Umberto Liberto was just 19 years old when he was taken prisoner of war on 7th February 1941 at Benghazi Libya.
These photos were taken in 1941 and 1943. The photos combined with Umberto’s letter to his mother, gives credence to his words “You will not recognise your son – five years has been a long time.” Umberto Liberto’s mother last saw her son when he was 18 years old. By the time he returned to Italy, he was almost 26 years old.
Umberto’s letter is shared in the article Cara Mamma
Listen to his letter:
Follow Berto’s journey as a soldier and prisoner of war: Berto Liberto
I am very grateful to Reinhard Krieger, a collector of military post, who has shared with me letters and postcards, written by Queensland Italian POWs to their families in Italy.
POW mail was censored but these letters to families still have much to tell us about the men who wrote them.
On 23.10.45, Umberto Liberto wrote a letter to his mother, from a farm in the Q1 Stanthorpe area. Umberto was one of the youngest POWs who made their way to Queensland. Born in 1922, he was 19 years old when captured in Libya in February 1941 and 23 years old when he wrote this letter. He had been working on a farm/farms in the Stanthorpe area since 27th October 1943.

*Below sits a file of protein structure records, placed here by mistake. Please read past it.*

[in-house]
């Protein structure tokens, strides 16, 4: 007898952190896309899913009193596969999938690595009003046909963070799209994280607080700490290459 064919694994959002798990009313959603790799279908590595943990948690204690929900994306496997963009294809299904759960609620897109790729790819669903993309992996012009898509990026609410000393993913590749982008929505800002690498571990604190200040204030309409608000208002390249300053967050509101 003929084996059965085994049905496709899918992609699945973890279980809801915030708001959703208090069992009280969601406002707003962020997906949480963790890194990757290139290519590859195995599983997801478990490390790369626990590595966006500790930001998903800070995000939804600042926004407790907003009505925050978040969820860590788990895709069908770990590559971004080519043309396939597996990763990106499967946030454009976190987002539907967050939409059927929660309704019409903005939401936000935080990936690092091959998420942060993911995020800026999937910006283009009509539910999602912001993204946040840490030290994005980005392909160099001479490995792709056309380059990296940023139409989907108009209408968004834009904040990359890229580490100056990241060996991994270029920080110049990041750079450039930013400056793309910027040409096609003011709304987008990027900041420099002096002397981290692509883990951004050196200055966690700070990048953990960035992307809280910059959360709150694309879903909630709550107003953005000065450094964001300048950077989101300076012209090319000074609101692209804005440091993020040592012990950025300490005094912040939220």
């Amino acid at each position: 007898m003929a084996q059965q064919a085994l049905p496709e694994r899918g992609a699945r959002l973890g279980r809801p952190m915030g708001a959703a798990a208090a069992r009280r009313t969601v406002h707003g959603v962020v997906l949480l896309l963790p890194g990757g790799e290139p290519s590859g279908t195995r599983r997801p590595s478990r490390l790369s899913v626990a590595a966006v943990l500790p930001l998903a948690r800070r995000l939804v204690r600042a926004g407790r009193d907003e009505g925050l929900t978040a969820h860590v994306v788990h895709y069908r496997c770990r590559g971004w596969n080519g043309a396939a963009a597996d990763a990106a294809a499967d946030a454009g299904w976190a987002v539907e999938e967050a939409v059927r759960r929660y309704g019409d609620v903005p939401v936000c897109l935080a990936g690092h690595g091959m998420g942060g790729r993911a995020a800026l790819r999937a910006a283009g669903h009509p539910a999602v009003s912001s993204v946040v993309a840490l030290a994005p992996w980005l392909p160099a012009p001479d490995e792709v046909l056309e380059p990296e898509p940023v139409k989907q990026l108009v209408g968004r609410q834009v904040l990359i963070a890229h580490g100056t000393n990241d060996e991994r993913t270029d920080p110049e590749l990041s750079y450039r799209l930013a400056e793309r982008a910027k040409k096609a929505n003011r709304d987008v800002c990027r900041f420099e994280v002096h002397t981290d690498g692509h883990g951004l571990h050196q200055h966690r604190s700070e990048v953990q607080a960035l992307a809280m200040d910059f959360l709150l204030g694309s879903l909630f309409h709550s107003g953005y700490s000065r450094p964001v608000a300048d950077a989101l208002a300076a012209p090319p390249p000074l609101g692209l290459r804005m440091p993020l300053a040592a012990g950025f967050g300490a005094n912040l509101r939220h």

Cowra, NSW. 16 September 1943. Group of Italian prisoners of war (POW) interned at No. 12 POW Group. Back row, left to right: 49731 A. Olivieri; 45651 A. Fazio; 49632 D. Mocchetti; 49373 U. Liberto; 46913 G. Villa; 49942 L. Volonteri. Front row: 45782 L. Gardini; 49884 I. Paniccia; 49436 L. Casinelli; 49792 A. Alessi. Note: The number is an assigned POW number.
(AWM, Lewecki, Image 030149/21)
Listen to Umberto’s Letter:
Thank you to Matteo Tettamanti for his reading of Umberto Liberto’s Letter.
A couple of lines so as to not leave you without any of my news that thanks to God is good, as I hope is the same for you. Last week my work employers sent you two packages. I hope that they arrive there. I have also sent you my photo and eight pounds Stirling but as yet have not receive a reply. Dear Mum, by now the worst has passed but there are still some months and then all will be finished. Your mail takes 5 to 6 months to arrive and not so often just now and then some letters. Anyway as for now it is not so important because all of this is coming to an end. You will not recognise your son – five years has been a long time. However, it could have been worse.
Finally hugs and kisses to share around.
Translation from Italian to English by Morwenna Arcidiacono, Stanthorpe
Letter from Umberto Liberto to his mother in Italy 23.10.45
Special thank you to Reinhard Krieger, Brisbane who graciously shared letters from his collection for this project.